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Mechanical generators will produce
true sine wave power. Most electronic
power inverters produce modified sine
wave power that approximates a sine
wave. There are more expensive electronic inverters that will produce “true”
sine wave power. Consider that grid-tie
inverters are capable of back-feeding the
grid in order to sell electricity back to
the power company — this requires very
close tolerances in both sine wave quality, as well as isochronous phase timing.
An inverter running off a car is not
as strange as it sounds. Many utilities run
power from their trucks using large
electronic inverters, including power
companies. This allows them to have
power when the grid is unavailable, and
it is electrically isolated from the grid.
Many RVs and motorhomes are running
generators and inverters as power options.
Most generators have a bonded
ground, meaning the neutral wire is
connected to the chassis and ground.
Once it is connected to your service
panel (via a grounded cable), its neutral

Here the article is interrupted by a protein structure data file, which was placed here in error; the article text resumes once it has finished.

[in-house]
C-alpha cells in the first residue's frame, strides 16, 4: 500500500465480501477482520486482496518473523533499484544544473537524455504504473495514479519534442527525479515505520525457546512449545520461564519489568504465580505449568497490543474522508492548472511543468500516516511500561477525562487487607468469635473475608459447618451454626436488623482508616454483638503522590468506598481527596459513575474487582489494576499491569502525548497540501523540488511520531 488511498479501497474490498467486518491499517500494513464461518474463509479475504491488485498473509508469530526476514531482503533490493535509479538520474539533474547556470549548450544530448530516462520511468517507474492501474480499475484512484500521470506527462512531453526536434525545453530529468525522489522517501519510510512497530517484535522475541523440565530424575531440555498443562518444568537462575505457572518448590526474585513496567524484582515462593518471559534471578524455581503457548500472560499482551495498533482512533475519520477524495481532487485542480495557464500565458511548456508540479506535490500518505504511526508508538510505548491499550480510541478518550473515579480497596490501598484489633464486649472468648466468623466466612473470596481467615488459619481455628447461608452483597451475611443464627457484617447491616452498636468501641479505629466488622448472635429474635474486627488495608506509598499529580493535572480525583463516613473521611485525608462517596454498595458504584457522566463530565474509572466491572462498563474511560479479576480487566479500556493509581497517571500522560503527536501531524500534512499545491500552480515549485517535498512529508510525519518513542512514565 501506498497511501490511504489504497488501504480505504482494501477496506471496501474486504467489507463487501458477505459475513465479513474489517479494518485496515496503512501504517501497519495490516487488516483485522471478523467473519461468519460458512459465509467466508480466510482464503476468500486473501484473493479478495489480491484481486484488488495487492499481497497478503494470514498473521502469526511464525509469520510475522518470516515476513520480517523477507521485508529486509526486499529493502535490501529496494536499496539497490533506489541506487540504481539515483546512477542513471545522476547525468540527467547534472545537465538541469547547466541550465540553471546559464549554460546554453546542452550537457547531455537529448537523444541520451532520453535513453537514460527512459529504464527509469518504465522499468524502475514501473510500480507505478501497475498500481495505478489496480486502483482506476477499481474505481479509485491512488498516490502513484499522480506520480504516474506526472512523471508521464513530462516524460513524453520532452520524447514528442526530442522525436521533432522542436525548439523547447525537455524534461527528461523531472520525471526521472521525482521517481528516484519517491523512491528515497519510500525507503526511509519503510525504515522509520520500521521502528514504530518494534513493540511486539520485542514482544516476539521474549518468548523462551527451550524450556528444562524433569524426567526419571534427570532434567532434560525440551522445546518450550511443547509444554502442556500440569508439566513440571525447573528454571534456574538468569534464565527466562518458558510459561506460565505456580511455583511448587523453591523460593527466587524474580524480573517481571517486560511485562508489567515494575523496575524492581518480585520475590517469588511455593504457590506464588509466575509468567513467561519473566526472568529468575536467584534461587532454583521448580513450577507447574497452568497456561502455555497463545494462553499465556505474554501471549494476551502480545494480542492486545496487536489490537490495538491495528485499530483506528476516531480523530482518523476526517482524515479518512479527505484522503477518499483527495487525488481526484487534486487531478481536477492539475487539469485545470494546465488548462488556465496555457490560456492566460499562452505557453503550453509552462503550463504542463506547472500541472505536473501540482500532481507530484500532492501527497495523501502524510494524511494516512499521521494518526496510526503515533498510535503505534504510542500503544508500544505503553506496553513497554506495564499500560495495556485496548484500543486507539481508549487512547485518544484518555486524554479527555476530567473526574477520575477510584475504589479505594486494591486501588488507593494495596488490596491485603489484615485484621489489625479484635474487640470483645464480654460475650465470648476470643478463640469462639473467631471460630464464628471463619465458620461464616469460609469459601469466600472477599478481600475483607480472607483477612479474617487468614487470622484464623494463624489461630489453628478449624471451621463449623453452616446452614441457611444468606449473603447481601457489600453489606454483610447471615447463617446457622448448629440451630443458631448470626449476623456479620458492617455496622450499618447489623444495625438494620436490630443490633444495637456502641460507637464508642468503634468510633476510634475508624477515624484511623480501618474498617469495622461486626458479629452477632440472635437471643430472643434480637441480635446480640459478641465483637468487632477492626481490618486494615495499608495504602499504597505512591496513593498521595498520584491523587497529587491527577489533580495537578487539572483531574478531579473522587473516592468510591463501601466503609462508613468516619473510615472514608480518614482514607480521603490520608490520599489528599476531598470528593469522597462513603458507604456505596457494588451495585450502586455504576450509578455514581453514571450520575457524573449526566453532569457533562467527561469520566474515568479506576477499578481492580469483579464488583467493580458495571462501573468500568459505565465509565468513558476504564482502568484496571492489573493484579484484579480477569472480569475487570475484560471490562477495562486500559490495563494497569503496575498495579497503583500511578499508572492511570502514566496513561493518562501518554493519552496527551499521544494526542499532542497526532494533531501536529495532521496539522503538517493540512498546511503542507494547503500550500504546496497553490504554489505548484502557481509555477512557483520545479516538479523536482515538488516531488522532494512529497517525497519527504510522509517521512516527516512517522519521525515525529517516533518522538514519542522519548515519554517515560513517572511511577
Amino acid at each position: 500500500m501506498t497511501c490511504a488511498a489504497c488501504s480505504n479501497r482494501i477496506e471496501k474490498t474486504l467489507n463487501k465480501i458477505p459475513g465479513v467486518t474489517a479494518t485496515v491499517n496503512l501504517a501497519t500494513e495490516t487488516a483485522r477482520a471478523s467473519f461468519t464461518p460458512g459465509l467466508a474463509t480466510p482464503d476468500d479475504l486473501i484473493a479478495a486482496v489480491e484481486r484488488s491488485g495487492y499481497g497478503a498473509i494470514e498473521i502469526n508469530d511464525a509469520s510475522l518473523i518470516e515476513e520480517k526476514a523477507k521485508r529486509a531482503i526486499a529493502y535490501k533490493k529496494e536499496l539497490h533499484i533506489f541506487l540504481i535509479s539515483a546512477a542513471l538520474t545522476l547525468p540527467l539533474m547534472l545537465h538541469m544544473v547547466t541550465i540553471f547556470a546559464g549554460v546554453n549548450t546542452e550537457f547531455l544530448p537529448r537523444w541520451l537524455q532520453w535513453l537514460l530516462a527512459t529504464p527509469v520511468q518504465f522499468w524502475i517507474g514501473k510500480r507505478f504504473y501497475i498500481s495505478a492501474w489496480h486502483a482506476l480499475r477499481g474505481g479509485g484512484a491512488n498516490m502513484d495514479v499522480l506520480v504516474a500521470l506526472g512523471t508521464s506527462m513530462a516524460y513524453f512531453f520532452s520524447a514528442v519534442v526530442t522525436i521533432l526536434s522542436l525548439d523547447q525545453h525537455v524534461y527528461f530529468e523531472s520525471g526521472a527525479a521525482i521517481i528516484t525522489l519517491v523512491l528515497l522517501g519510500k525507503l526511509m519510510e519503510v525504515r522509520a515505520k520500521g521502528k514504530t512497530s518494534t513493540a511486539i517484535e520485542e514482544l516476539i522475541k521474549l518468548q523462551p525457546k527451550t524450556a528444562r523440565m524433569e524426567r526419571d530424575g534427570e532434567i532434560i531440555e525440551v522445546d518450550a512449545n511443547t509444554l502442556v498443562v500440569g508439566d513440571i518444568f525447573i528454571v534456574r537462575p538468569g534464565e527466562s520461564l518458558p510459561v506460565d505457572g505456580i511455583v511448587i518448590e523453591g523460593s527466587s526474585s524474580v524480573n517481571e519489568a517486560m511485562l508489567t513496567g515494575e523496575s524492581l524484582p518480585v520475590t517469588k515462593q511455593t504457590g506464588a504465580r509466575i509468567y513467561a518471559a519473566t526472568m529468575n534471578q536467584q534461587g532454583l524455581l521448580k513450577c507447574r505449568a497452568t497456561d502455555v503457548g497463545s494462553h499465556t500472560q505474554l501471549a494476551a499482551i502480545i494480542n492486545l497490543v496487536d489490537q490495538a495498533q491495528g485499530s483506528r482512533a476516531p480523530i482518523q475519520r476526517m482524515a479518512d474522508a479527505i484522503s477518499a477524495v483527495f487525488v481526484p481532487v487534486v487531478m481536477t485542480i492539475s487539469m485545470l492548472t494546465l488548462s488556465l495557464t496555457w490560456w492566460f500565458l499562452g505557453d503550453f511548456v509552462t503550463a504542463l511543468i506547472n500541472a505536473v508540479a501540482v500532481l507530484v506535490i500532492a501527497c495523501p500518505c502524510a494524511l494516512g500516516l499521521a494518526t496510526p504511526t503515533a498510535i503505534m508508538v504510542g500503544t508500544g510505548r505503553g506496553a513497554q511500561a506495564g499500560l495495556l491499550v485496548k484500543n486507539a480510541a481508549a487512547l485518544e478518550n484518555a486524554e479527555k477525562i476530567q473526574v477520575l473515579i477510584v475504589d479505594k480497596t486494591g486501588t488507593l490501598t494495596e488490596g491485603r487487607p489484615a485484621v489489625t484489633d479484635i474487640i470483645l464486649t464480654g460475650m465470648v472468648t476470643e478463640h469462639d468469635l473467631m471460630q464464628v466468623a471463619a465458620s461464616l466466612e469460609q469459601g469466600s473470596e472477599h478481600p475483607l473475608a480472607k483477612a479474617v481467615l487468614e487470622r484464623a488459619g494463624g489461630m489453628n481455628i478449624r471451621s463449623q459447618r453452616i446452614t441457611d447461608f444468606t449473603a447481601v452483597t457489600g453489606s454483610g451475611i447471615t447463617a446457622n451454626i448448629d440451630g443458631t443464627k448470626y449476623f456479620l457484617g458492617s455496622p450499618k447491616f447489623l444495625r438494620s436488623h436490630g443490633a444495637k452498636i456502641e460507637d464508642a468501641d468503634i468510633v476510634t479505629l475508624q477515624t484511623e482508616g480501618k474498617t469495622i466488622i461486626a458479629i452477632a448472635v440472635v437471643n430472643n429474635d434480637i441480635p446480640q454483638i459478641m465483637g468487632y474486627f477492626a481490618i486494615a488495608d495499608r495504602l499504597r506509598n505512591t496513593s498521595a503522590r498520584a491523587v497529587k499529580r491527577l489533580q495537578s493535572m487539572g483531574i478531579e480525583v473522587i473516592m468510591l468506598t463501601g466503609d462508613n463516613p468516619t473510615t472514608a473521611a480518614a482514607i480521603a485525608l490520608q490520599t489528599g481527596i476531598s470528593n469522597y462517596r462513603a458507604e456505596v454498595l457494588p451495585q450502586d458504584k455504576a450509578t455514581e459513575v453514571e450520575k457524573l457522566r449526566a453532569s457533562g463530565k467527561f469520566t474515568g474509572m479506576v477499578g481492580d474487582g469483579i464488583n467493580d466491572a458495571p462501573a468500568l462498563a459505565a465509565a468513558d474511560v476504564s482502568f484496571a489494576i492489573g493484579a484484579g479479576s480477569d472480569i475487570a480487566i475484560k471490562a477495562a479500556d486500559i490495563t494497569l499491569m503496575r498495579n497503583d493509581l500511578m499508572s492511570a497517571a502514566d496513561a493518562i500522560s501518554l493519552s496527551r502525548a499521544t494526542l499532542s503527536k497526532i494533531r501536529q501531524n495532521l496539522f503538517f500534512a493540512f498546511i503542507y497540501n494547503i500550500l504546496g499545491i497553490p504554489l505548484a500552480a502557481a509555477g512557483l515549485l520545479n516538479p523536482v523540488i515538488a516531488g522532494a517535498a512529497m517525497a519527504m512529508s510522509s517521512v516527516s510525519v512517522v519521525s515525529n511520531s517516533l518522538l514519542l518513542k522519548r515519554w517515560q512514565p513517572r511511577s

is locally grounded. Not connecting neutral and ground correctly is a potential
safety issue; not a guarantee of death
and destruction, but it could be. Proper
electrical wiring and use is a good habit
to follow. I cannot safely advise you
otherwise, but if you are in doubt about
the operation of your setup, again, consult your manufacturer(s), or a power
consultant. If you have any doubts about
your ability to work with home power,
it is best to enlist the services of a qualified and licensed electrical contractor
to do the necessary work. Also, I am not
recommending you leave an inverter
permanently connected to your furnace,
only as a temporary measure until either
power is restored, or until you can get
an alternate power source in place.
I really like your magazine. Every
issue has something useful. Your last
issue had an article about iPod
interfacing, which does not interest me,
but the pinouts for USB and the
schematics for the electret preamp and
RS-232 interface were great.
Ron Hackett made a compelling case
for the PICAXE in his recent article series.
It comes down to an extremely low cost,
and fast development and prototyping.
Unlike most Stamp-like devices, this one
can be purchased at very low prices,
making it affordable for the very small automation circuits that don’t justify a $50
MCU controller. Also, the fact that we
don’t have to buy a separate compiler or
hardware programming device makes the
PICAXE a “no brainer” purchase! By the
way, there’s a small typo in the link for
the maker of the PICAXE — you need a
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